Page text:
Authorities have earlier said it was unlikely that either of the two men detained over the Aug 17 blast, which left 20 dead, were the bomber in what has been an often confusing and contradictory police investigation.
Today, national police spokesman Prawut Thavornsiri said the probe now revealed the first arrested suspect, a man police identified as Adem Karadag whose nationality remains unconfirmed, was the bomber.
“It is confirmed that Adem is the man in the yellow T-shirt based on CCTV footage, eyewitness accounts and his own confession,” Pol Lt Gen Prawut said.
“After he placed the bomb at the shrine he called a motorbike taxi and changed his shirt at a restroom in [nearby] Lumpini Park.”
Mr Karadag's lawyer – who says his client’s real name is Bilal Mohammed – could not immediately be reached for comment but earlier this week had cast doubt on rumours of his confession to the crime and has said his client was not in the country at the time of the attack.
The suspect now faces up to eight charges including premeditated murder, Pol Lt Gen Prawut said.
Mr Karadag was due to undergo a reenactment of his alleged role in the crime – a standard Thai police procedure – starting at the shrine from 11am.
The unprecedented attack in the heart of Bangkok's bustling downtown district last month stunned the nation and dealt a fresh blow to Thailand’s reputation as a tourist haven.
The majority of the blast’s fatalities were Chinese visitors, who believe prayers at the shrine bring good fortune. More than 100 other people were left injured.
The motive for the bombing remains unclear but this month Thailand’s police chief linked the attack to China’s Uighur minority for the first time, after weeks of speculation over their role.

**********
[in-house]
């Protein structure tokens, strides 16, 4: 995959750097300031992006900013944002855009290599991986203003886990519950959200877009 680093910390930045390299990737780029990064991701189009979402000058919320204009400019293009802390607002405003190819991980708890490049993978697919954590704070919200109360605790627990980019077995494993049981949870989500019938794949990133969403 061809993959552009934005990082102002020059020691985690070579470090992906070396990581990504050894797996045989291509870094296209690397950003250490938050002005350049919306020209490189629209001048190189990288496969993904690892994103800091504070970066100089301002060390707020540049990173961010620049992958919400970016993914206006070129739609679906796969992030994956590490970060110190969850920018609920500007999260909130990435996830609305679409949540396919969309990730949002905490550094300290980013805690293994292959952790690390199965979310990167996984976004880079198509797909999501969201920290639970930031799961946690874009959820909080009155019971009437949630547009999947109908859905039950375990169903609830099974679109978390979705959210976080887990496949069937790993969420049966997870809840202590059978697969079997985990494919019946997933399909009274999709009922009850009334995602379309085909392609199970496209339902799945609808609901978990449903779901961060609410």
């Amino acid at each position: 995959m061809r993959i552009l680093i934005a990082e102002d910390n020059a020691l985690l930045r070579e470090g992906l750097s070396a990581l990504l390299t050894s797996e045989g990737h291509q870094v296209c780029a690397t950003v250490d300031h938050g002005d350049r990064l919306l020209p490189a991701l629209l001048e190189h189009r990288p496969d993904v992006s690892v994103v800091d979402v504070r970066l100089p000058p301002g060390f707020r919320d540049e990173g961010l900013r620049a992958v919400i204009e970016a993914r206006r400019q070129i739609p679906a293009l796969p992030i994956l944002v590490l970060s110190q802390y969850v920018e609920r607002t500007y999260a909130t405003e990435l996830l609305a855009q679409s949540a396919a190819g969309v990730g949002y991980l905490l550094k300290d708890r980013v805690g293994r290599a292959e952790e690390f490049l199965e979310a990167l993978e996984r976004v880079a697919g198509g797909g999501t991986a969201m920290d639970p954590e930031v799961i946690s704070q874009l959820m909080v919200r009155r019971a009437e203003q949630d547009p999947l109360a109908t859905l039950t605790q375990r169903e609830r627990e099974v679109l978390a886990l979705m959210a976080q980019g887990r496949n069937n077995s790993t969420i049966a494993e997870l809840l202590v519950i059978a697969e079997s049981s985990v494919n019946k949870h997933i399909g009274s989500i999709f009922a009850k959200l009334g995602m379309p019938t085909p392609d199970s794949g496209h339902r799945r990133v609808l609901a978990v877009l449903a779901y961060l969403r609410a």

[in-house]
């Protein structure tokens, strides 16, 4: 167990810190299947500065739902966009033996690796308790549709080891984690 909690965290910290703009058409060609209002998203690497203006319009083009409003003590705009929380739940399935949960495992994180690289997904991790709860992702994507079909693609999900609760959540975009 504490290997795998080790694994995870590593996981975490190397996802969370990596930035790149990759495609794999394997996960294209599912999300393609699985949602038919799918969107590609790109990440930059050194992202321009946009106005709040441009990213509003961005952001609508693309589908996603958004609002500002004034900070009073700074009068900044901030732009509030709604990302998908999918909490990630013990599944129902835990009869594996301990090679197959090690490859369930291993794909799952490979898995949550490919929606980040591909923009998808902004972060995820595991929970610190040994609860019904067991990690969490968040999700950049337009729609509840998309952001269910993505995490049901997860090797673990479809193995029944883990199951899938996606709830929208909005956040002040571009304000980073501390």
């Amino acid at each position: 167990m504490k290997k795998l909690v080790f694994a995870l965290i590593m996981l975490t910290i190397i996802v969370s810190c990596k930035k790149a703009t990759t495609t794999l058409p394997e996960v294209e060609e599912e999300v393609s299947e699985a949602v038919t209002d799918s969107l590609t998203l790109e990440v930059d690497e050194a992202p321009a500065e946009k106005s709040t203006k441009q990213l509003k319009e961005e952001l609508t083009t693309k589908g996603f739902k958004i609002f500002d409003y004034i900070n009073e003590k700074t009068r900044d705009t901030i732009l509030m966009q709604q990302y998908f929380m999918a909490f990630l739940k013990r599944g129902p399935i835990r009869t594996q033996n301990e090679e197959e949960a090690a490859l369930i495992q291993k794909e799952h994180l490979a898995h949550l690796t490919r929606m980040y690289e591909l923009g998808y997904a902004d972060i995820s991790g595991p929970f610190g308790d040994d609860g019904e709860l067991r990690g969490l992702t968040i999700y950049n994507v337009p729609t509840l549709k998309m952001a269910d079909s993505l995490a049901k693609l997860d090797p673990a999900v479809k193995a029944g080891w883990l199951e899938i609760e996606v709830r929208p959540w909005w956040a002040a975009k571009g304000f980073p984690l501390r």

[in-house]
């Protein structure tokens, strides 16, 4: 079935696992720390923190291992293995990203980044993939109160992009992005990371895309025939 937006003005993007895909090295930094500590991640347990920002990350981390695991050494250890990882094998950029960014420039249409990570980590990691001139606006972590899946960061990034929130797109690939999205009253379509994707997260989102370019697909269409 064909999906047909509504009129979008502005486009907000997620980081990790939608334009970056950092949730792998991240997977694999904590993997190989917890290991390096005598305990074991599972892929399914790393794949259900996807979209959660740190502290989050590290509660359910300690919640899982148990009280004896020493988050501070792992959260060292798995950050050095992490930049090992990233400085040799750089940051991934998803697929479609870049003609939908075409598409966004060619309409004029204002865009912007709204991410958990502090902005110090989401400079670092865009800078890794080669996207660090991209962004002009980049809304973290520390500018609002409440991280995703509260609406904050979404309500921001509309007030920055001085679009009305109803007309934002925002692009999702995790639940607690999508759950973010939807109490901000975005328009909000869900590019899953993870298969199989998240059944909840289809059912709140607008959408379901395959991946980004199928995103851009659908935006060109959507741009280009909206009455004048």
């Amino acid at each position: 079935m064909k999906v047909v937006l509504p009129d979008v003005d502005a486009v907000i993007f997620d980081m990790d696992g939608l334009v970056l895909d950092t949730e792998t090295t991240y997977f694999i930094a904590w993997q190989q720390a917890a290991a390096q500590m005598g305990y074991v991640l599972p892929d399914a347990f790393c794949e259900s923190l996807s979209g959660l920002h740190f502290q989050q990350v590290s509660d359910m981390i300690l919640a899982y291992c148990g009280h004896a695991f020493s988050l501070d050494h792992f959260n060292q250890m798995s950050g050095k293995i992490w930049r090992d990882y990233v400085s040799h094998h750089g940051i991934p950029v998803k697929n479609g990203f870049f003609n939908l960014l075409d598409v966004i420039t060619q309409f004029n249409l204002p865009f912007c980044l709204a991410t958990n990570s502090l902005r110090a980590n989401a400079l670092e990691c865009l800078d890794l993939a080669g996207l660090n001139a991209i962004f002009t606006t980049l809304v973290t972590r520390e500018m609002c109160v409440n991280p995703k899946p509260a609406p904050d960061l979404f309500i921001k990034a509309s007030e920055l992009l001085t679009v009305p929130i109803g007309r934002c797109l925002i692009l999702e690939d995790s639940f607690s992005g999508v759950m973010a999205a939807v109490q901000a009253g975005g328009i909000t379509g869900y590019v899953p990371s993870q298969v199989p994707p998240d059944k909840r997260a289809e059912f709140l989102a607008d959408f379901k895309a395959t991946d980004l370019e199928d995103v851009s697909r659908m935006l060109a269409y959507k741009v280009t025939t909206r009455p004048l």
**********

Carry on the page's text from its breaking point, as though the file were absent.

Somyot Poompanmoung blamed the blast on a gang of people-smugglers motivated by revenge for a crackdown on their lucrative trade including the transfer of Uighurs.
That motive has been widely dismissed by security experts who instead have pointed to Thailand’s forced deportation of 109 Uighurs to China in July, a move that ignited anger in Turkey where nationalist hardliners see the minority as part of a global Turkic-speaking family.
Mostly Muslim Uighurs have long accused Beijing of religious and cultural repression in China’s far western Xinjiang region, with hundreds of refugees believed to have fled in recent years, often heading to Turkey via Southeast Asia.
Police arrested Mr Karadag in a flat on the outskirts of Bangkok late last month saying he was in possession of bomb-making equipment and dozens of fake Turkish passports.
The other man is custody has been identified as Yusufu Mieraili, who was seized with a Chinese passport that police believe is real. It notes Xinjiang as his birthplace.
Mr Karadag’s lawyer Chuchart Kanphai has previously said his client was born in Xinjiang’s capital, Urumqi, but moved to Turkey in 2004 where he received Turkish nationality and found work as a truck driver with his brother.
He entered Thailand on Aug 21, four days after the bomb blast, with the aim of finding work in Malaysia, the lawyer has said.